washing and general maintenance.
49 The Sustainability Report states that this would be the second site on which Berkeley
First will undergo a BREEAM/EcoHomes assessment. The latter is a thorough examination
of the design, construction and customer needs fulfilment administered by the Building
Research Establishment and include criteria such as the use of A-rated kitchen appliances,
timber from sustainable sources, low energy bulbs and light fittings, low dual toilet cisterns
and proximity to public transport. The developer expects to achieve a ‘Very Good’ rating
from this assessment.
50 The revised plans respond to the Mayor’s earlier concern over the expediency of
siting residential units in areas that are subject to the highest category of noise exposure. To
this effect, the heights of student residential block D and key worker block A, closest to the
motorway, have been reduced to five and four storeys respectively. The buildings would also
be sited to provide a minimum clear distance of 40 metres away from the elevated motorway.
This would ensure that neither of the blocks are sited within noise category NEC D zone of
PPG 24 (Noise), wherein the national guidance is that planning permission should normally
not be granted for residential accommodation.
51 All the remaining flats would be within noise categories NEC B and C, wherein the
guidance allows residential development, subject to the imposition planning conditions to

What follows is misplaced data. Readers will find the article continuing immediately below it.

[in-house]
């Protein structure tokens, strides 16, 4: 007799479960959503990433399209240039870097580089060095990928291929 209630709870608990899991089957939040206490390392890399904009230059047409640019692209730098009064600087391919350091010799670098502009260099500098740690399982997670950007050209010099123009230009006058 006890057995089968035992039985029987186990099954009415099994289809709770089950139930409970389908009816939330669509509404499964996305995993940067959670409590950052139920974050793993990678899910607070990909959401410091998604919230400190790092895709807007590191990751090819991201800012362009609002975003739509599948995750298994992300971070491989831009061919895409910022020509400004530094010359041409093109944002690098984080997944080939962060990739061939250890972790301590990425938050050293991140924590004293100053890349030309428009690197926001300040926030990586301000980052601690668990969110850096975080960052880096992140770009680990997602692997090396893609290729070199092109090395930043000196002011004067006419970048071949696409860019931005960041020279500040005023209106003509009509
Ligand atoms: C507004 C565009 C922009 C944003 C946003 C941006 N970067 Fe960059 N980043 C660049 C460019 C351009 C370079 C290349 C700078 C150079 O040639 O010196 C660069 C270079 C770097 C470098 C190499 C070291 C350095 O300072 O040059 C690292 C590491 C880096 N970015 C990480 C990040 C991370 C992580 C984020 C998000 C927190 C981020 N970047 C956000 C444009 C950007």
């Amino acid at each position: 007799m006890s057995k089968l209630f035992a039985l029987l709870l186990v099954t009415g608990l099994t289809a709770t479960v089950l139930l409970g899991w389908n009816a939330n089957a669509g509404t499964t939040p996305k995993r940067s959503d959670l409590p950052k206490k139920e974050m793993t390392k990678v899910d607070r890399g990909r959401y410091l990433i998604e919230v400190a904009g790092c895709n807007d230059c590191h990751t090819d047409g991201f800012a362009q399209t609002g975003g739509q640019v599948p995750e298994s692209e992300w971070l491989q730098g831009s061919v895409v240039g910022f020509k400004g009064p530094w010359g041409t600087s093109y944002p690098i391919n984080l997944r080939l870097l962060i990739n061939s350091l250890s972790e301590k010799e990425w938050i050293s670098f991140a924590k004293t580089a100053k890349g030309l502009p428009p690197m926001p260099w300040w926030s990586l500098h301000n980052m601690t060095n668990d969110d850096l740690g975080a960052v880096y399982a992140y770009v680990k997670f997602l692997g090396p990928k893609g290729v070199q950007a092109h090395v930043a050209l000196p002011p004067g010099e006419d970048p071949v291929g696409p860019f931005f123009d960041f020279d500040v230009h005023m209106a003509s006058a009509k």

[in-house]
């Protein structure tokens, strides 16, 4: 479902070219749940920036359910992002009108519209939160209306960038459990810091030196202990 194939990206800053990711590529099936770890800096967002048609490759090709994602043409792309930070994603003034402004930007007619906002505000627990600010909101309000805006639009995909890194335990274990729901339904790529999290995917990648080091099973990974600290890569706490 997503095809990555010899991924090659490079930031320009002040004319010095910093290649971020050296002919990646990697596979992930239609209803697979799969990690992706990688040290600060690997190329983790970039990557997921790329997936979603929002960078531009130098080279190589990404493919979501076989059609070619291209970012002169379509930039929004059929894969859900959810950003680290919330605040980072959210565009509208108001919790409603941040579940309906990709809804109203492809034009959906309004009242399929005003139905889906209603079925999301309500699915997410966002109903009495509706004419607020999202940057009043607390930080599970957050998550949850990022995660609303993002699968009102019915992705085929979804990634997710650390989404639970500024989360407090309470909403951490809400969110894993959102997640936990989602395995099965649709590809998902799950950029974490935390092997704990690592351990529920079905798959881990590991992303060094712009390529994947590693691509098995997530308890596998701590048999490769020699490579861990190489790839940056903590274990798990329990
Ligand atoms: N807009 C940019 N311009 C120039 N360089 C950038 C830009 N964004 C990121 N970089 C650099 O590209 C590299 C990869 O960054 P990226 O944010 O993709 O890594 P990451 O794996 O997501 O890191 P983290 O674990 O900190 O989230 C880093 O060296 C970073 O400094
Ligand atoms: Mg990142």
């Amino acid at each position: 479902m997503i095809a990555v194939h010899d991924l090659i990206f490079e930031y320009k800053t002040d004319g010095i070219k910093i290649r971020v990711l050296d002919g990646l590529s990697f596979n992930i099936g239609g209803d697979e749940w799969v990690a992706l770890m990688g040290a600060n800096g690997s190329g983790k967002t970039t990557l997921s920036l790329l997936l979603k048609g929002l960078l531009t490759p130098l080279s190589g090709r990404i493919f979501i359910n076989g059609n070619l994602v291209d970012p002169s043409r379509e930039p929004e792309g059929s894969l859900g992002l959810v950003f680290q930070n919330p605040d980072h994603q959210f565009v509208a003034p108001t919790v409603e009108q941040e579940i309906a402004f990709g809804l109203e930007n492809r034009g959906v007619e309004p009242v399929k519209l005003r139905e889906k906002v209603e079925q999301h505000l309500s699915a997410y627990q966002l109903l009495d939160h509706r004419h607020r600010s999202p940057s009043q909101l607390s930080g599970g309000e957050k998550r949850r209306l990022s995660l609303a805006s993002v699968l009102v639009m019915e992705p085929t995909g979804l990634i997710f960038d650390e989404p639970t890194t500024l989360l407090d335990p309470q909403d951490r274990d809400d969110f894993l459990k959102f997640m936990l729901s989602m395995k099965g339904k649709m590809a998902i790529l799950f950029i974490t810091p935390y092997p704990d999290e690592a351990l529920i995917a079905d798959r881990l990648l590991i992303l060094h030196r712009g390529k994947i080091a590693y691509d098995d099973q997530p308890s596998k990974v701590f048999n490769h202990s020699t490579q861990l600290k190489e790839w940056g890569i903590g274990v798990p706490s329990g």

secure an adequate level of noise mitigation within the development. To address this issue,
the applicant has submitted a noise mitigation report with the revised application. The
report includes proposals to provide an adequate level of noise protection to occupiers of the
new residential units.
52 The report on the original scheme identified a number of shortcomings in the air
quality assessment provided in the Environmental Statement. These have not been
substantively addressed as part of the revised submission. The supporting planning
statement refers to some recent appeal decisions that suggest development should not be
prevented in areas of poor air quality. The statement makes sweeping references to on-going
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improvements in local air quality due to Council initiatives and modern technology,
concluding that the development will not be adversely affected by poor air quality.
53 The issues raised in the previous report would need to be addressed a lot more
thoroughly, in order to fulfil the objectives of the London Plan and the Mayor’s Air Quality
54 The current revisions provide that 28 of the student rooms will be accessible to
wheelchair users. Disabled car parking spaces are located close to the level access of main
entrances to the buildings and lifts are provided for disabled users.
Comments of Transport for London
55 The applicant has submitted a Supplementary Transport Assessment (TA) to
accompany the revised proposals, which considers in more detail the impact of the
development on bus capacity and the local road network. TfL has reviewed the
Supplementary TA in light of the comments it made on 14 April 2004, regarding the impact
of the proposals on bus network capacity and the justification for S106 contributions and, in
the light of the increased car parking provision, the impact of vehicle trip generation on the
operation of the Boston Manor Road/Great West Road junction.
56 TfL is satisfied that the proposals will not result in an adverse impact on the
Transport for London Road Network despite the increase in car parking and that the
developer’s contribution of £300,000 towards bus service enhancements will adequately
mitigate any impact on the local bus network.
57 TfL also welcomes the increase in cycle parking spaces to 230. However, it requires